The World Food Programme’s Chief, David Beasley, in April 2020 ominously warned world leaders about impending famine across the world on par with the current Coronavirus pandemic. Due to locust infestations around the horn of Africa, the Sahel, and unstable weather conditions in different parts of the world such as in South-East Asia and sub-Saharan Africa, many people were bound to starve in 2020. While the clock calmly ticks away towards the future, it carries with it the double-edged catastrophes of a global health crisis due to COVID-19 and a horrendous global humanitarian crisis as a direct result of menacing elevations of hunger and lack of access to food or the financial and structural resources to access nutrition.

It may seem perplexing that in spite of the fact that enough food is produced today to support the current global population, over 820 million people remain hungry and are not able to access food. This is even more worrisome when you consider the devil in details- this estimate has been growing by about 10 million people annually or by 60 million every half-decade.  It has been suggested by experts in forecasting, that the COVID-19 pandemic could add as much as 83 and 132 million people to the total number of undernourished persons in the world in 2020.  

Currently, world food production is estimated to be at 7.19 billion metric tons which implies that we produce enough food for everyone to have at least 2,212.6 pounds (1003.6 Kilograms) per year which is largely sufficient to meet individual nutritional needs. However, while this utopian facade we live in today in comparison to life before the industrial revolution might seem like a perfect description of a country with no worries which brings to mind words like “immense prosperity and sufficiency”, about 30% of the food produced is wasted and does not get to the stomachs of the humans for whom they were produced. The bottom line is that about 1.6 billion metric tons of food is lost and wasted annually.

But what is food waste?

According to the Food and Agricultural Organization (FAO) of the United Nations, food waste

  •    “Food waste refers to food appropriate for human consumption being discarded, whether or not after it is kept beyond its expiry date or left to spoil. Often this is because food has spoiled but it can be for other reasons such as oversupply due to markets, or individual consumer shopping/eating habits.” -FAO

So why does food get wasted in a world that can’t feed its hungry? With all the tools at our disposal in the 21st century, you would not be wrong to assume that nobody should go to bed hungry since we have the means to efficiently produce and distribute food. One of the most perplexing reasons why food is wasted, especially in the case of vegetables is because of the aesthetic tastes of consumers in leading economies of the world-that zucchini must look handsome or that tomato must be really round. These minor but significant aesthetic demands by the consumerist population have driven farmers and producers to make sure that everything meets the high tastes of the consumers. Anything short of the standard is discarded or left to rot on the farms. Supermarket chains selectively purchase good looking agricultural products before they package them for their shelves. Food is also wasted due to bad weather, processing problems, overproduction, loss in transportation or refrigeration, and unstable markets long before it arrives in a grocery store. Other factors include overbuying (again consumerist behavior), misperception over labels and safety, and poor planning contribute to food waste at stores and in homes. When considered from a household/individual to macro levels, the direct economic consequences of food wastage (not counting fish and seafood) amount to the tune of $750 billion lost annually according to the FAO.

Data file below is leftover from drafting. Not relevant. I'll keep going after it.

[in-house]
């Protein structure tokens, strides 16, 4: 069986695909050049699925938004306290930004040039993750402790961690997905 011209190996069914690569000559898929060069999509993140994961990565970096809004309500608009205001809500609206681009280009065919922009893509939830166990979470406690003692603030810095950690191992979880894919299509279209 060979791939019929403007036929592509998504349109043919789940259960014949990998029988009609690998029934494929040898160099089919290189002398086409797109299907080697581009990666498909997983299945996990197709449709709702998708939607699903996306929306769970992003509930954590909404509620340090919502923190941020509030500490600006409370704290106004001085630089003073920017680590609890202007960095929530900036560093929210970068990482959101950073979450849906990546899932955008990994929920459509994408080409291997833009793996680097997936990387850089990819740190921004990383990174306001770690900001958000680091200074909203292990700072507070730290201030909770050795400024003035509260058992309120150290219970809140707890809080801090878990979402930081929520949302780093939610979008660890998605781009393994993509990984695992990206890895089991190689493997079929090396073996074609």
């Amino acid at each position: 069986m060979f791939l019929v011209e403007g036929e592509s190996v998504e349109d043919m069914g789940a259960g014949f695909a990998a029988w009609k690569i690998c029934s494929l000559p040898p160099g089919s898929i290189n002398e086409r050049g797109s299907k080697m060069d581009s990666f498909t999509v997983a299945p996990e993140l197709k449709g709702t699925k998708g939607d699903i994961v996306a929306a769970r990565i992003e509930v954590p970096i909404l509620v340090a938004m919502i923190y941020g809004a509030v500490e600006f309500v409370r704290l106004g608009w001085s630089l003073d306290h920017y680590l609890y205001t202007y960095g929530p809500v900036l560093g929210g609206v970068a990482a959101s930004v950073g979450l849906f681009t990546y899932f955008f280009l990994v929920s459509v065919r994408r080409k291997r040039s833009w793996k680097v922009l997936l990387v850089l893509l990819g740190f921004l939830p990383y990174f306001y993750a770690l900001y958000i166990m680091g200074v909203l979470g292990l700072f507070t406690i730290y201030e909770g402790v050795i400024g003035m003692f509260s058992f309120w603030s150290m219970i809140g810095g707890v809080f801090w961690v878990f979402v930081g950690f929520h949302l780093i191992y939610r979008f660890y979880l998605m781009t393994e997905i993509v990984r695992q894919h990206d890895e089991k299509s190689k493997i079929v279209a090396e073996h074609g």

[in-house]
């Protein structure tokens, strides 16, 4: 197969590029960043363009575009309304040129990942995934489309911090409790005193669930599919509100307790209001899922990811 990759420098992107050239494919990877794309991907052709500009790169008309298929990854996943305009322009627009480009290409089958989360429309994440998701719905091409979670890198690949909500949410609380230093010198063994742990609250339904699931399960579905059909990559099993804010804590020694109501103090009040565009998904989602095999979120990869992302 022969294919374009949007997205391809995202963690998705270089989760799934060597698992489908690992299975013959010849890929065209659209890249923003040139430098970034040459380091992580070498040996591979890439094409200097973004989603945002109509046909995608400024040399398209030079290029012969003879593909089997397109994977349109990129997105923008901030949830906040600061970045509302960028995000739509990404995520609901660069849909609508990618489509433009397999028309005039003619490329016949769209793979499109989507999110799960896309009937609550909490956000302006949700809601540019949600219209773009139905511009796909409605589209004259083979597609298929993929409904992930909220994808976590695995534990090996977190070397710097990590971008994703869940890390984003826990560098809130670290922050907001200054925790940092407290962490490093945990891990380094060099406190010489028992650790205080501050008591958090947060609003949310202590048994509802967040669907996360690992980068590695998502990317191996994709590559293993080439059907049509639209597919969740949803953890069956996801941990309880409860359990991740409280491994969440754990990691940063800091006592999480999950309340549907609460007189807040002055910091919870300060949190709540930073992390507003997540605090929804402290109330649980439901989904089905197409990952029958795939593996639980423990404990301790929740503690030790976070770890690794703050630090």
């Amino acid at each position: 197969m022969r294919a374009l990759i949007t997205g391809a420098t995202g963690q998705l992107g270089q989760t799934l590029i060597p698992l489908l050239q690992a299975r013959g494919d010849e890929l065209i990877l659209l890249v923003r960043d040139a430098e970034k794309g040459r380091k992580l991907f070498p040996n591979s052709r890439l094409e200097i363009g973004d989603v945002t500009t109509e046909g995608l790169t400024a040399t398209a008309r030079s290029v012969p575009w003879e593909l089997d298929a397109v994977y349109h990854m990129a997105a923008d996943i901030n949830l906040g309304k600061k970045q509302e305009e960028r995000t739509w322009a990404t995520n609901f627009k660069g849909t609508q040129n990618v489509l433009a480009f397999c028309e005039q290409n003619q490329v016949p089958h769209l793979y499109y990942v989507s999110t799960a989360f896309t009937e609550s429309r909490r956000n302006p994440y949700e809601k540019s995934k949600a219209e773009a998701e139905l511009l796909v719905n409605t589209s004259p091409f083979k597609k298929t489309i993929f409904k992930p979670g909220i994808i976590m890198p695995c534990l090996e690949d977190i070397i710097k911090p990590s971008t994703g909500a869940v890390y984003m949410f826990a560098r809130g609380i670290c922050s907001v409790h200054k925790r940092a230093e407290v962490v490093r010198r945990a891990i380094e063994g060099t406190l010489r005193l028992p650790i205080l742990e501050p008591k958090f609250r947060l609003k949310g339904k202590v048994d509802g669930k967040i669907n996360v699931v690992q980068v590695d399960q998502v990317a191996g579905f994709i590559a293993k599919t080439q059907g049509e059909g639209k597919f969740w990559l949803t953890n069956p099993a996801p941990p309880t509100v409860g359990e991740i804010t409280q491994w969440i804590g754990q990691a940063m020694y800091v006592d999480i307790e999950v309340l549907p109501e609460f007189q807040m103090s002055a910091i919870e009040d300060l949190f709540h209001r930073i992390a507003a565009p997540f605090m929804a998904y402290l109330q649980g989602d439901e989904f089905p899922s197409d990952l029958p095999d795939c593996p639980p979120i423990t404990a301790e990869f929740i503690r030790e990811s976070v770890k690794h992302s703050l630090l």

The consequences of food waste also come at an environmental cost to the planet. First, because most of the food wasted is not even composted, this results in a huge amount of solid waste on the planet where they biodegrade and release methane and other greenhouse gases which contribute significantly to global warming. But this is not the end of the story. When you take into account the energy that is used to produce food that is retailed to consumers, out of which a large percentage gets wasted, this contributes a large quota to the national and global energy waste. And we thought we were the generation that was going to save the planet?

What can be done about food waste? The silver lining in the cloud is that we can all act to eliminate food waste. Although global public awareness of this menace has improved in recent times, the challenge we face is one of converting awareness into action at all levels of society from the top down. This means that if we all individually make better choices as in our consuming habits and let the scales of perfect aesthetics fall from our eyes, buy only what we can consume within a given time period, and try to store food more efficiently while avoiding the tendency to hoard, this might snowball into a great movement across the world (this has already started) to end this menace.

Legislators can also pass policies to fast-track and influence our collective consumerist behaviors (some economists might disagree). In France for example, a law was passed in 2016 that prohibited supermarket chains from discarding food. They were rather encouraged to donate to charity. Many countries in the world can take this first step as an example and build upon it until we have a world where every pound of food produced is given a “duty” and no human goes to bed hungry.

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